Democracy on the line: Senate Democrats can't let Trump's Big Lie become a zombie lie

Do either Democratic Sens. Kyrsten Sinema or Joe Manchin want to be remembered as the Strom Thurmond of their time?

By Heather Digby Parton


Published March 5, 2021 9:00AM (EST)

Chuck Schumer, Mitch McConnell, Krysten Sinema and Joe Manchin. (Photo illustration by Salon/Getty Images)
Chuck Schumer, Mitch McConnell, Krysten Sinema and Joe Manchin. (Photo illustration by Salon/Getty Images)

One of the more revealing political moments of recent times was when the Republican Party decided they weren't going to bother writing a platform for the national convention in 2020. They simply announced that they supported President Trump and pretty much left it at that. It's not that platforms necessarily guide the party's agenda, but they are an indicator of its priorities, philosophy, ideology, etc. Yet the erstwhile "party of ideas" didn't think it was important enough to even make a half-baked stab at writing them down ahead of the last election. That's because they don't have ideas anymore, at least any that could possibly be translated into a legislative program.

Maybe it's the influence of Donald Trump or the fact that the right-wing media's culture war machine is permanently turned up to 11, 24 hours a day, but the right has clearly decided that turning politics into a non-stop circus is all they need to do. That's why we have Republicans in Congress refusing to negotiate in good faith on the COVID relief bill and pulling stunts like forcing the clerk of the Senate to read the bill aloud for no good reason other than to delay the process.

And that's just Congress.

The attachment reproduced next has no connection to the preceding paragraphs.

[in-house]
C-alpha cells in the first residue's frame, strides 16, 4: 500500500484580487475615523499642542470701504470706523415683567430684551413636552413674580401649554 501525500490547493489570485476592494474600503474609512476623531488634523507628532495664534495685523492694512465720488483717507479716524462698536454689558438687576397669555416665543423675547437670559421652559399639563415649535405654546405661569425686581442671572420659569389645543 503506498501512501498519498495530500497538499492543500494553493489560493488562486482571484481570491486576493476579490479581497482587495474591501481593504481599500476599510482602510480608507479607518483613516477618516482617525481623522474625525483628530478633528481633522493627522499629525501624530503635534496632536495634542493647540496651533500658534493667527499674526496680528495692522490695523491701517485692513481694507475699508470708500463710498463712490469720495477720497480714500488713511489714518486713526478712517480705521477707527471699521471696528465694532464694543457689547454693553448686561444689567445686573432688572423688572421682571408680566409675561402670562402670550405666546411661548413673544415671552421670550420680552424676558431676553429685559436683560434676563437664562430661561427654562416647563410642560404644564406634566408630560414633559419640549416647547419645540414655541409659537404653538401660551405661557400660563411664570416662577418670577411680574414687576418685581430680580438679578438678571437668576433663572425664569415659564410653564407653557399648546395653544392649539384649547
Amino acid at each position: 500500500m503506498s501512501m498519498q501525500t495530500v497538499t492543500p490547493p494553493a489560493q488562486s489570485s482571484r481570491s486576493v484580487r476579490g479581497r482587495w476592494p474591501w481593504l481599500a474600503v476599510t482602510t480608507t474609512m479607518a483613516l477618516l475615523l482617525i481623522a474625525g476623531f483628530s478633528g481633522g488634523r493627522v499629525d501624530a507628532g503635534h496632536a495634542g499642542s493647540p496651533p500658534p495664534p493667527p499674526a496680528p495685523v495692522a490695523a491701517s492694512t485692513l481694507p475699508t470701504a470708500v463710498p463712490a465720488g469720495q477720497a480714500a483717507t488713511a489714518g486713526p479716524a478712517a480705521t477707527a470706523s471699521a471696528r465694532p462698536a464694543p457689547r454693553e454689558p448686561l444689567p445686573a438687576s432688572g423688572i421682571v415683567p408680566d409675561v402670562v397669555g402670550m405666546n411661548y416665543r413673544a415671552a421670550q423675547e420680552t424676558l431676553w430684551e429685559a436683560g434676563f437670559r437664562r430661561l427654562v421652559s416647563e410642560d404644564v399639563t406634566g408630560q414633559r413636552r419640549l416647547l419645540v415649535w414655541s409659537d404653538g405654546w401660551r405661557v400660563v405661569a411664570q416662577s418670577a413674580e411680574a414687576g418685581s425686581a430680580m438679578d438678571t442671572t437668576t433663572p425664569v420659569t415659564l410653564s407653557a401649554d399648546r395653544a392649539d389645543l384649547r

Out in the states, Republicans are a beehive of activity, putting all of their energy wherever they have any power to roll back voting rights. This isn't new, of course. Conservatives have been trying to suppress the vote of their political opponents and racial minorities literally for centuries. But we had made some progress in the latter half of the 20th century with the enactment of the Voting Rights Act, which the Supreme Court recently ruled meant that we no longer needed the federal government to protect the right of those who've traditionally been disenfranchised.

Democrats knew that would unleash a wave of voter suppression and in the last Congress, the House passed H.R.1, the For The People Act, which would expand voting rights, change campaign finance laws to reduce the influence of money in politics, limit partisan gerrymandering, and create new ethics rules for federal officeholders. Needless to say, the Senate under the leadership of Mitch McConnell, R-Ky., never took it up because they weren't in the business of doing anything but confirming judges, appearing on Fox News and golfing with the president if they were lucky.

Trump's Big Lie that the election was stolen has now allowed Republicans across the board to go into overdrive, fatuously insisting that they must pass hundreds of laws all over the country making voting as difficult as possible for poor and working people, students, racial and ethnic minorities and people who live in dense population areas, in order to "restore faith" in our elections. Lie blatantly about a stolen election and then use that as an excuse to steal future elections. You have to admire the chutzpah.

H.R.1 once again passed the House this week on a party-line vote and the Senate will take it up once the Republicans get tired of putting on a sideshow and the COVID relief package is finally finished. This bill cannot be dealt with through the reconciliation process that allows for only a simple majority to pass so it is subject to the filibuster and the Democrats are going to have to do a very serious gut check. This is an existential battle for the party and for American democracy. The Atlantic's Ron Brownstein puts it this way.